A couple of months back some friends and I made a silly but fun two-minute short film/skit. It’s called “The Disappearing Keys” and will be screening on Friday 15th September at the Tuggeranong Arts Centre as part of the Canberra Short Film Festival!
Big thanks to John Lombard, Michael Ubrihien, Fil Meddows, Jason Macqueen, and Uncle Pete for helping me put it together. I’m still a novice at this filmmaking stuff, but I’m having a blast learning!
So excited to be able to share WAND, my first short film (well, the first one I did more than just write …).
My friends and I shot, edited, and scored WAND in ten days for the annual Lights! Canberra! Action! film making festival earlier this month. We didn’t make the final, but had a blast putting it together.
Big thanks to the stars Helen Way, Arne Sjostedt, Rachel Hogan and Peter Fock for bringing my vision to life. Incidentally, this was Helen’s first time acting in a film, and she absolutely nailed it!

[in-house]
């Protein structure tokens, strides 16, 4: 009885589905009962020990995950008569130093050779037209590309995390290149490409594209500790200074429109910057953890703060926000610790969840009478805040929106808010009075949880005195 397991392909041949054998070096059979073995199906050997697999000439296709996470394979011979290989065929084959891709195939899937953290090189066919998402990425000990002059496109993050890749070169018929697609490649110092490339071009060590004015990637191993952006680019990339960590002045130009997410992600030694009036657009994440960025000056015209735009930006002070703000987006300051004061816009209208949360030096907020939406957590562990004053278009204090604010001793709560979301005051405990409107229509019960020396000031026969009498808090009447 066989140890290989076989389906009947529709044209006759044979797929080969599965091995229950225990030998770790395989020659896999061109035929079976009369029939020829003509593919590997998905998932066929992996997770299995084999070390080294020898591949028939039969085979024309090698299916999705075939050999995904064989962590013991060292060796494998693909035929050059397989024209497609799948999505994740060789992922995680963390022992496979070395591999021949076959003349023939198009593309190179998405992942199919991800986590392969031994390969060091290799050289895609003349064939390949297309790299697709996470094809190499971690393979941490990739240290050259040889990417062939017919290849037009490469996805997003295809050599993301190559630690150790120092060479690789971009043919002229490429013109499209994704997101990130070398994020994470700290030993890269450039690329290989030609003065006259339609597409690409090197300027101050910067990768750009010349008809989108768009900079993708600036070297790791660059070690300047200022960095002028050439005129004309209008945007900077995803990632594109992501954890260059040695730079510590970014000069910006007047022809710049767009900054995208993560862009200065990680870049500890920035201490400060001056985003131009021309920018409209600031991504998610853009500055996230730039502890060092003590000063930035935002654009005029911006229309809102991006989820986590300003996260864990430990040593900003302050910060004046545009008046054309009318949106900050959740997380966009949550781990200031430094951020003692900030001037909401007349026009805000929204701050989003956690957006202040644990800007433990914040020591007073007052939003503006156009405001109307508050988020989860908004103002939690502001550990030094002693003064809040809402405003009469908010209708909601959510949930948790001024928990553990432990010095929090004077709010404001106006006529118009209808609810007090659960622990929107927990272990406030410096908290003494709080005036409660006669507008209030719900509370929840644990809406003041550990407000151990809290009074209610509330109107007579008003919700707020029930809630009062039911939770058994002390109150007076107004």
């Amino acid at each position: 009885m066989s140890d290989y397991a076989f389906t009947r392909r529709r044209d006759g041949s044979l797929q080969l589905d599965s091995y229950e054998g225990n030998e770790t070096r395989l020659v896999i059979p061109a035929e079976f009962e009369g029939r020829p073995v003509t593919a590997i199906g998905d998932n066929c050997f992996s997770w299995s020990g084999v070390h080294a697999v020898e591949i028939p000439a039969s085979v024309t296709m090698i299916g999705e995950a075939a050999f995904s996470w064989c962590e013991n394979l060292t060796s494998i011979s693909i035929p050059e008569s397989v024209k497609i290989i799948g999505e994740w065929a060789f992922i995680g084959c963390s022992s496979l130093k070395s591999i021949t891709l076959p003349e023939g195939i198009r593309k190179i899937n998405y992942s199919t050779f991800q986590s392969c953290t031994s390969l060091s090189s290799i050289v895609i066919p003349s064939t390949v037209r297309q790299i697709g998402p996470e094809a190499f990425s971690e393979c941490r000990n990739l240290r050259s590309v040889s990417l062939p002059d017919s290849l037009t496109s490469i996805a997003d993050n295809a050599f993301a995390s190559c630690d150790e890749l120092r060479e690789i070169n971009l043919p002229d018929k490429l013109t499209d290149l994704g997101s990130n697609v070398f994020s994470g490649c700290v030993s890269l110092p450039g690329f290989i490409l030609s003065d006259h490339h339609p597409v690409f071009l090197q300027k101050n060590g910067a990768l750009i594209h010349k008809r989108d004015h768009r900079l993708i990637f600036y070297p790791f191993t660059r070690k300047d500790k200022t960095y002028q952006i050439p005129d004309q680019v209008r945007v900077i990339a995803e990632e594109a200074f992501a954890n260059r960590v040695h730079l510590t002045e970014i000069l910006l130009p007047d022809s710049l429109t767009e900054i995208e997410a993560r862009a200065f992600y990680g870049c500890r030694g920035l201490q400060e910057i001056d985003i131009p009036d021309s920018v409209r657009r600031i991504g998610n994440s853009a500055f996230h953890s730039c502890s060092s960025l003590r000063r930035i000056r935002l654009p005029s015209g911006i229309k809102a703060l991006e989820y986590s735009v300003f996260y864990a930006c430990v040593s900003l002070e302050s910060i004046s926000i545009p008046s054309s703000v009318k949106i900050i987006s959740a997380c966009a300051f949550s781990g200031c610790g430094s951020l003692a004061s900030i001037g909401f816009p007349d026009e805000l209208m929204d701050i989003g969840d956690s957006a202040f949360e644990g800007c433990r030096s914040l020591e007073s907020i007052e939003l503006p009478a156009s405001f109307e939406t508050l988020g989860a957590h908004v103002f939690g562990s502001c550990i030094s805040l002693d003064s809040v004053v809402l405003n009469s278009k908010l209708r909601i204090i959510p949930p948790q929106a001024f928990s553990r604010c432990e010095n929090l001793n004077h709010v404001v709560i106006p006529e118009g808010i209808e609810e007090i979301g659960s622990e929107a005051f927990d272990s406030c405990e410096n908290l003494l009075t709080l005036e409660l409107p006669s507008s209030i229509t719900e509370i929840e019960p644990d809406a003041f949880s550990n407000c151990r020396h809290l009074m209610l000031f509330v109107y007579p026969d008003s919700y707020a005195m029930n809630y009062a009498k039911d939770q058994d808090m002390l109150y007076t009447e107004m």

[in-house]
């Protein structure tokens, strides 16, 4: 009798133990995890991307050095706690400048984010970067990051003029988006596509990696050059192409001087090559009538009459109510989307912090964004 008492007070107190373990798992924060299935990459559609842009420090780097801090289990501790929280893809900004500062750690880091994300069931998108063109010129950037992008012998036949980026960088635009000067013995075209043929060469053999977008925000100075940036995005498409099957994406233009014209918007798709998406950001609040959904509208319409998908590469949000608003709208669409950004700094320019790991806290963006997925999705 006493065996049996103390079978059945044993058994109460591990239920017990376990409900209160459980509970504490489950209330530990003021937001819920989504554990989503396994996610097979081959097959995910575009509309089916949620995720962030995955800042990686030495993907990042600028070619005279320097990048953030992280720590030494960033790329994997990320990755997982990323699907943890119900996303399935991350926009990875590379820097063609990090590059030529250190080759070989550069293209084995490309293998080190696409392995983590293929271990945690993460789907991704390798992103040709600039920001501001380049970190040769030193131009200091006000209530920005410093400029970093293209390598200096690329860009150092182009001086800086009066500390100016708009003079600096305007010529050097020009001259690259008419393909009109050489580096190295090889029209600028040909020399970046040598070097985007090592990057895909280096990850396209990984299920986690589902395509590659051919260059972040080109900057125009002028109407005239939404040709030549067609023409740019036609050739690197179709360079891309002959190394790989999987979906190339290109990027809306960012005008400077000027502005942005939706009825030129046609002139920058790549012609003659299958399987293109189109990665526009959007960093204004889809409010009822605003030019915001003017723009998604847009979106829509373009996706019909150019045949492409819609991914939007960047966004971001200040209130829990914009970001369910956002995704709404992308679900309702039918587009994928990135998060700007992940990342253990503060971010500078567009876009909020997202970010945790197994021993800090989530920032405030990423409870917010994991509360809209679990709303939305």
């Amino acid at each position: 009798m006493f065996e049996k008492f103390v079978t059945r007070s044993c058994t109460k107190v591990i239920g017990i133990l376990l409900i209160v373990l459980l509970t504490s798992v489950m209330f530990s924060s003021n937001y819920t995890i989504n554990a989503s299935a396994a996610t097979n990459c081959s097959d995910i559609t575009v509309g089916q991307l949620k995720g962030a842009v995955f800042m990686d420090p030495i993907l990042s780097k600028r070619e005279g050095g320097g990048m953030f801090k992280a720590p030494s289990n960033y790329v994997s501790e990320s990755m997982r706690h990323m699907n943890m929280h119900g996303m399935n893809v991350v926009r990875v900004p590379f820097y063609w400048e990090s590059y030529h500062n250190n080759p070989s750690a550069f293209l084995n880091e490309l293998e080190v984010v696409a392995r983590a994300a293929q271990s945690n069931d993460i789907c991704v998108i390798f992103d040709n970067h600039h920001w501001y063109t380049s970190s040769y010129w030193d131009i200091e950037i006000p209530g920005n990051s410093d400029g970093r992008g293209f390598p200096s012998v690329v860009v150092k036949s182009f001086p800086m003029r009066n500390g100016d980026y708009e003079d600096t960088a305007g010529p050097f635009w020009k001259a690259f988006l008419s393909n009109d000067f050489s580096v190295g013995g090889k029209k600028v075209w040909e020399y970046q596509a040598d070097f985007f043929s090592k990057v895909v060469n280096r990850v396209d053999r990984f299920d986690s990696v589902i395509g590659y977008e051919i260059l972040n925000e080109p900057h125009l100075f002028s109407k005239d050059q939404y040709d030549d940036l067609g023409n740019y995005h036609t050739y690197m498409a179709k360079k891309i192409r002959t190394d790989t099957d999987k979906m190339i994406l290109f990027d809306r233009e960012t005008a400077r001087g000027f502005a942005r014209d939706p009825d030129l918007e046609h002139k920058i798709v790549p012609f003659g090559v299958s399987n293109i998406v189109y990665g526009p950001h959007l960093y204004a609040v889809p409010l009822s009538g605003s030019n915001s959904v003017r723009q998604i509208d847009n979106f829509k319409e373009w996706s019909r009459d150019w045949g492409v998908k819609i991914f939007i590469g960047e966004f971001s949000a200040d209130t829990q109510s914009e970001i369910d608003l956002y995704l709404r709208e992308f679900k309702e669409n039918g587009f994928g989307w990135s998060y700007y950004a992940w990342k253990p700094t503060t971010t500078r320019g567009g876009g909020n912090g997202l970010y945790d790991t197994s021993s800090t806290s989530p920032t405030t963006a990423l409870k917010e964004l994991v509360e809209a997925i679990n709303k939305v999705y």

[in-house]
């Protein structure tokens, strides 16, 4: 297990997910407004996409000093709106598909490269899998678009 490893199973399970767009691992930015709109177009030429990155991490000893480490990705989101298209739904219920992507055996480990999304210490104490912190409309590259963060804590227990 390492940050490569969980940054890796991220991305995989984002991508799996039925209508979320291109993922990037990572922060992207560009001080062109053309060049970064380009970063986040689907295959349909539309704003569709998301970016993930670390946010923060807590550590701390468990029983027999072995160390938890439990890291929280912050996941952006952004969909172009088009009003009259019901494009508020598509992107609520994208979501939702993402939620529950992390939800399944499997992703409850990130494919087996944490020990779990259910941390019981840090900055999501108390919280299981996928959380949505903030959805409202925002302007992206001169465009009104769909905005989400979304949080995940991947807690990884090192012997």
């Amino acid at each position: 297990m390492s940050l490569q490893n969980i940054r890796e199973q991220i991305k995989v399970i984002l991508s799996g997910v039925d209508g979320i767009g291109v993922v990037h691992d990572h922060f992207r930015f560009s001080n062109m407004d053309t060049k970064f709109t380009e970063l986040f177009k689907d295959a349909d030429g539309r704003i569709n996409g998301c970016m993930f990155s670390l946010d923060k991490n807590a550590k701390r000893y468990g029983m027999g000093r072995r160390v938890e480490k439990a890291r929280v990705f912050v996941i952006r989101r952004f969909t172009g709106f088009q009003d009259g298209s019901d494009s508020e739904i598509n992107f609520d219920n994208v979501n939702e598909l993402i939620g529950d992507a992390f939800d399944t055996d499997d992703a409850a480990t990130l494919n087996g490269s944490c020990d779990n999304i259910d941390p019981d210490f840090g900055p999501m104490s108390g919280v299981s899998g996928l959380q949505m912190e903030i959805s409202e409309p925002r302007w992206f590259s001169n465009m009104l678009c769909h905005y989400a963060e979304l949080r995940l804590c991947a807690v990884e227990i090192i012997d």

Special thanks to Philip Meddows for his awesome work behind the camera. Although he is credited as cinematographer and co-editor, he was also very much my co-director. Without his experience, technical skills, and advice, there’s no way I could have put this thing together.
Big shout out also to Simon and everybody at Beyond Q for letting us shoot in their store. It was a great location, and we’re so grateful they let us play in their space.
Overall this was a huge learning experience for me. It takes a village to make a film, even one as simple as WAND. As someone who usually writes in isolation, it was a treat to be able to collaborate and learn from such an enthusiastic, friendly, and creative crew. Can’t wait to get cracking on the next one!
I’m jolly excited that my new play Statistically Speaking will get a short run as part of Budding Theatre’s SANTA, BABY! short-play showcase on 16 & 17 December at the Courtyard Studio (Canberra Theatre).
Statistically Speaking tells the quirky tale of a statistician looking for love in all the probable (but not predictable) places. It features the ever-awesome Philip Meddows as Milton and the delightful Felicity Knott as Rach. Yours truly will be directing!